July 22, Wednesday

Editor’s Note:  The AMI devotionals for July 20-24 are provided by Pastor Ryun Chang.

Devotional Thoughts for Today

1 King 19:19-21: So he departed from there and found Elisha the son of Shaphat, who was plowing with twelve yoke of oxen in front of him, and he was with the twelfth. Elijah passed by him and cast his cloak upon him. 20 And he left the oxen and ran after Elijah and said, “Let me kiss my father and my mother, and then I will follow you.” And he said to him, “Go back again, for what have I done to you?” 21 And he returned from following him and took the yoke of oxen and sacrificed them and boiled their flesh with the yokes of the oxen and gave it to the people, and they ate. Then he arose and went after Elijah and assisted him.

22Jimmy Johnson is the first coach to win both the Super Bowl and a college football championship. On the surface, he and Elisha shared much in common: both severed ties to their former life in pursuit of a newer challenge in life. Johnson, before joining the Dallas Cowboys, divorced his wife (his word) in order to totally dedicate himself to build a winner. As for Elisha, he got rid of everything that once meant something to him in order to follow and be mentored by the Prophet Elijah.

And it wouldn’t be too farfetched to imagine Jesus, who once commended a dishonest manager for his shrewdness in preparing for his jobless future (Lk. 16:1-13), lauding Johnson for his “reckless abandonment” to pursue a goal. Christ certainly would’ve backed Elisha’s decision, for He said, “And everyone who has left houses or brothers or sisters or father or mother or children or lands, for my name’s sake, will receive a hundredfold . . .” (Matt. 19:29).

Ultimately, however, Jesus wouldn’t use Johnson as a poster child to show “what commitment to God” looks like since breaking one commandment (“I hate divorce” [Mal. 2:16]) to keep another is never acceptable to Him (Mk. 7:9-13). And to Elisha, Jesus would say what He told Apostle John while He hung on the cross: “‘Here is your mother.’ From that time on, this disciple took her into his home” (Jn. 19:27). Huh? Certainly, we must always follow God’s call in our lives even if it conflicts with our family obligations; that, however, does not release us from fulfilling them. Paul writes, “Anyone who does not provide for their relatives, and especially for their own household, has denied the faith and is worse than an unbeliever” (1 Tim. 5:8). We “should . . . “practice[] the latter, without neglecting the former” (Matt. 23:23).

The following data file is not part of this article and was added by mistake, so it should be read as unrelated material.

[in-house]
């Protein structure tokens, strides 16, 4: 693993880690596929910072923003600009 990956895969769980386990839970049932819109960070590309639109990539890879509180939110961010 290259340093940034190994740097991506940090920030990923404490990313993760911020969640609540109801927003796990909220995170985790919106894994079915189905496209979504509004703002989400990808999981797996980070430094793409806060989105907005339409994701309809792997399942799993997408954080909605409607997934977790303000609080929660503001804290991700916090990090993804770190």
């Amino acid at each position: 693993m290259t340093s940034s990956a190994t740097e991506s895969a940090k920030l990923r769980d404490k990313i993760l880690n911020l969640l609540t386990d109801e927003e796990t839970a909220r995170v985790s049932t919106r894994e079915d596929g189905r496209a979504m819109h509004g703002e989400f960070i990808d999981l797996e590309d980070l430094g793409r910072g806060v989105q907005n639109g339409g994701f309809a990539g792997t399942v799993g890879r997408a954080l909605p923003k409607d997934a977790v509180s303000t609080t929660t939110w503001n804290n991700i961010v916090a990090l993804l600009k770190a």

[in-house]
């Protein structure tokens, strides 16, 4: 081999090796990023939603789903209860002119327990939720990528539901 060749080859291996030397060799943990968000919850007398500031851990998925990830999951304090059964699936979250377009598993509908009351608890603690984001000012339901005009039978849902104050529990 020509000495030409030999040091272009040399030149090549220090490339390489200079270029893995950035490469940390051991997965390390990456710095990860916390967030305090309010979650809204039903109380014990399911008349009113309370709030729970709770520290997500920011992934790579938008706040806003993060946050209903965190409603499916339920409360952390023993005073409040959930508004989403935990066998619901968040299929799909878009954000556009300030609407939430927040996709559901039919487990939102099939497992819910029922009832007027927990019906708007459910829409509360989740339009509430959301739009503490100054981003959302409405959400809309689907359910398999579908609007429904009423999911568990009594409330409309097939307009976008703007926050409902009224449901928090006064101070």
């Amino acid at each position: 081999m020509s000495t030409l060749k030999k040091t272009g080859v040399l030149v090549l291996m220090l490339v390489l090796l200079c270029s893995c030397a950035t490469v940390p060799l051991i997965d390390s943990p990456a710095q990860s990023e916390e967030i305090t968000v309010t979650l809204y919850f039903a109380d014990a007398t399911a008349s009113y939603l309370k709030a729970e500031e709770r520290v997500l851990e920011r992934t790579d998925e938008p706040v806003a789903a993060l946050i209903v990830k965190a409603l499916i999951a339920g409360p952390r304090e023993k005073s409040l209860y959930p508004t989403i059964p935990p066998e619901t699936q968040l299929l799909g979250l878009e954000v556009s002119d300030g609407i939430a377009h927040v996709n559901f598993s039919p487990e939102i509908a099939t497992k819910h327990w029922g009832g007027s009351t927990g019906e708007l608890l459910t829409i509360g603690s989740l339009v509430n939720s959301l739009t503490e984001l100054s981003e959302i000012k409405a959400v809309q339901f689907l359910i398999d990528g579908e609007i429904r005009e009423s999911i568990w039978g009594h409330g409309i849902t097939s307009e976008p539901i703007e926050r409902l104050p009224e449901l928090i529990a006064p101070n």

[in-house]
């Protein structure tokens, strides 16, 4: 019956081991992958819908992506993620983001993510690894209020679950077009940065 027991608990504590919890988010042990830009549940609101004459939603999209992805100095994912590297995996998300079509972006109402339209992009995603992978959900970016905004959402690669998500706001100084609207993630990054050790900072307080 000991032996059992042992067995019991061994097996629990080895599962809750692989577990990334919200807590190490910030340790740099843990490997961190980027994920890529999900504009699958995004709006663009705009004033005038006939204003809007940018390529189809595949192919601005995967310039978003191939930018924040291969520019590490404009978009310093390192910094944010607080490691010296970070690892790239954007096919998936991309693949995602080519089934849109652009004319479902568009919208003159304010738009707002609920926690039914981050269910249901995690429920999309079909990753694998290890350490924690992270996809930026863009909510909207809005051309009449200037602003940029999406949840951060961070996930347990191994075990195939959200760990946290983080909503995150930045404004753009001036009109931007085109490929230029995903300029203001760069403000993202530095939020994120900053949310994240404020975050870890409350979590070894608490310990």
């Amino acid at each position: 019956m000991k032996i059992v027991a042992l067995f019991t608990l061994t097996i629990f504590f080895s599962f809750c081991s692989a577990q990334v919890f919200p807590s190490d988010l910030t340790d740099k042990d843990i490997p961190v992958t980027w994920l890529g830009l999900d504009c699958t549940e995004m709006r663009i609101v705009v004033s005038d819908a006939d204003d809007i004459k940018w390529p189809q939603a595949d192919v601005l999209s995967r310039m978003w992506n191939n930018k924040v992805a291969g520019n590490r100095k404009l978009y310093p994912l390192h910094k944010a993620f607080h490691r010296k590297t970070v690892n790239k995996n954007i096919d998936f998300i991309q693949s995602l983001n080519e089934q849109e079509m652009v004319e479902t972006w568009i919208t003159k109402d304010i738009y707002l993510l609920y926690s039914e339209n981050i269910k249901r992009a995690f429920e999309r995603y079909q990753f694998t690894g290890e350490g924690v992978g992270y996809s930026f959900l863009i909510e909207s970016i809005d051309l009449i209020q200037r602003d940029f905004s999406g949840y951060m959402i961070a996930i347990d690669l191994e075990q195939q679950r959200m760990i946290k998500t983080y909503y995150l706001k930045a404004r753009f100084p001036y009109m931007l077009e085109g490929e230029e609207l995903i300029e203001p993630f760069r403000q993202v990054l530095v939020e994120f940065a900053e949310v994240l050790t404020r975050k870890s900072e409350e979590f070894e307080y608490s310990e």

Johnson came to see the importance of family later on while coaching another NFL team when he couldn’t attend the wake of his mother in order to prepare for a playoff game; and his father had been diagnosed with cancer as well. Johnson said, “It opened up my eyes. . . . There are times when you pull back and say, ‘Be with the people that you care about. Don’t shortchange them.'” Well, don’t shortchange God either.


God, I marvel at Your goodness, especially in light of my heart’s inclination toward always doing what pleases and satisfies me. For my precious Lord of grace and mercy, I ought to follow You with “reckless abandonment.” But why am I so hesitant to follow You? Please allow events to occur in my life so that I will always keep You as my top priority in all things. Amen.

Bible Reading for Today: Amos 2

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Lunch Break Study

Read Acts 2:46-7: And day by day, attending the temple together and breaking bread in their homes, they received their food with glad and generous hearts, 47 praising God and having favor with all the people. And the Lord added to their number day by day those who were being saved.

Acts 12:12-3: When Peter came to himself, he said, “Now I am sure that the Lord has sent his angel and rescued me from the hand of Herod and from all that the Jewish people were expecting.” 12 When he realized this, he went to the house of Mary, the mother of John whose other name was Mark, where many were gathered together and were praying.

Question to Consider

  1. In what sense did these gatherings constitute a Church?
  2. Note where these believers met: What does that say about what constitutes the Church?
  3. How can we incorporate Barna’s comments in our walk with God without giving up on the Church? How is your commitment to your local church?


  1. A collective group of believers was gathered to praise God, pray together and break bread (i.e., sharing sacraments and a meal afterwards).
  2. They met at homes as well as at the temple. Either way, it was a place where a group of believers gathered to worship and pray together—that’s the Church.
  3. While we meet as a corporate body at a designated time and place, individually we should seek God and do good deeds on our own—it doesn’t have to be an either/or.

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 Evening Reflection

Reflecting back to today, what tough choices did you face that pitted your family obligations “against” your obligations to God and His cause? How did you handle it? This isn’t an easy issue for all of us. Unless we cultivate an intimate relationship with God, we will continue to prioritize our earthly interests, however legitimate, over God’s. Pray. Ask God for discernment, encouragement and even creativity to fulfill both obligations.

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